Even if the administration does not take action to directly classify long COVID as a disability, the condition could qualify under certain circumstances anyway. According to the US Department of Health and Human Services (HHS), if long COVID “substantially limits one or more major life activities,” it can be considered a disability under Sections 504 and 1557 of the ADA. This law sets out rules for physical or mental impairments that meet this standard, so a diagnosis of a specific illness is not always required.
The “major life activities” the ADA refers to are wide-ranging. They include, for example, walking, writing, speaking, learning, bending, thinking, and working. The “substantial limitation” requirement is broad as well; you don’t have to undergo a particular treatment or satisfy a given standard in order to qualify.
So, for example, if you suffer ongoing shortness of breath because of long COVID, and this prevents you from walking normally or doing physical work, you may be a disabled person under the terms of the ADA.
How Might Disability Insurance Benefits Come into Play for Long COVID Sufferers?
Whether you’re seeking short-term or long-term disability insurance benefits after a COVID-19 diagnosis, you must satisfy the following requirements:
- You have a suitable privately purchased individual or employer-provided group disability insurance policy
- You are unable to work, or find it difficult to work as normal, because of your illness, and meet the policy elimination or waiting period requirement before monthly benefits start
- You have received appropriate treatment for long COVID from a physician
- A physician has confirmed that your symptoms prevent you from carrying out your occupation. Alternatively, if your policy insures you for “any occupation,” you are disabled if you are unable to carry out any role for which you are trained, educated, or suited.
Remember, COVID-19 is a new disease, so it’s probably not specifically mentioned or excluded in any short- or long-term disability insurance policy you have. However, ongoing symptoms of the virus may still make you eligible for monthly disability insurance compensation. Depending on the wording of your policy, you may be able to qualify for disability benefits because all of your symptoms combined prevent you from doing your occupation, or any other occupation, reliably. In order to find out for sure, though, you’ll need to consult with an experienced disability insurance lawyer.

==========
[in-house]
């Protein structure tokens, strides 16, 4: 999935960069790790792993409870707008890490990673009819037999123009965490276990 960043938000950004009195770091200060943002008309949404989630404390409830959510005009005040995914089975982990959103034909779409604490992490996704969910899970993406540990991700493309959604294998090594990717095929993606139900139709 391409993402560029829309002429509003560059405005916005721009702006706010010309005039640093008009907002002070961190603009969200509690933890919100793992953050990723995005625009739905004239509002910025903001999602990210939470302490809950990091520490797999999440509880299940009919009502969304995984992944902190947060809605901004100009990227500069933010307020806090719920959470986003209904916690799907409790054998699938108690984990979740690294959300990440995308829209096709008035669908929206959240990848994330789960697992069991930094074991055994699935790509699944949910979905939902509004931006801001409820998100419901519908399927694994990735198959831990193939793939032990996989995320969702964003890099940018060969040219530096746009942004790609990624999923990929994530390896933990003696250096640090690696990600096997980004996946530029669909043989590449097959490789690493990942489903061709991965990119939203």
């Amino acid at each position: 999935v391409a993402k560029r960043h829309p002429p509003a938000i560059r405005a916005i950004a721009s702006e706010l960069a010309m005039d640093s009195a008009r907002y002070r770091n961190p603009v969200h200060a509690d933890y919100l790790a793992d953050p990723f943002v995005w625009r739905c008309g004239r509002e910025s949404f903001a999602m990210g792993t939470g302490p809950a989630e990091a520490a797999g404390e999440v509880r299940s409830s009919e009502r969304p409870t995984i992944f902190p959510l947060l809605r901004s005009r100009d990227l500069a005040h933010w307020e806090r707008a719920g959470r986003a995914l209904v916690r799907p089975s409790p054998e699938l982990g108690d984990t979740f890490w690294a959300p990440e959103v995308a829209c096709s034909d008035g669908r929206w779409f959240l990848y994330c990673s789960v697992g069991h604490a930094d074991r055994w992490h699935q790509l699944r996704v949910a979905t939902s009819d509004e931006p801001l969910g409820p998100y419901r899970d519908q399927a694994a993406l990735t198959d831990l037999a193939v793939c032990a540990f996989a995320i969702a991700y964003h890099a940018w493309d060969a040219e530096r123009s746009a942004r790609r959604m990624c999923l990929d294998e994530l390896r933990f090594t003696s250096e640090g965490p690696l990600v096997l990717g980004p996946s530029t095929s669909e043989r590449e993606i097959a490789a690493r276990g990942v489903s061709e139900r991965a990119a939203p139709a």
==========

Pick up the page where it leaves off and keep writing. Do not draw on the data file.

Seeking Legal Help After a Long COVID Diagnosis
There’s still plenty that medical experts don’t know about COVID-19, particularly when it comes to related conditions like long-haul COVID. That means it’s often impossible to know what to expect once you catch it. If you have persistent symptoms after contracting the virus, the uncertainty around how long they are likely to last can quickly create a debilitating sense of fear and frustration.
However, non-health-related concerns don’t necessarily have to come into the equation. If long COVID is affecting your financial stability, your disability insurance policy may have a role to play. Also, if you feel you’ve been wrongfully denied your disability benefits and need to file an individual lawsuit or an administrative appeal under ERISA, it’s important to act quickly and comprehensively. Filing a timely, complete appeal of your group ERISA policy is crucial. For a free consultation with one of our disability law specialists, contact Darras Law today.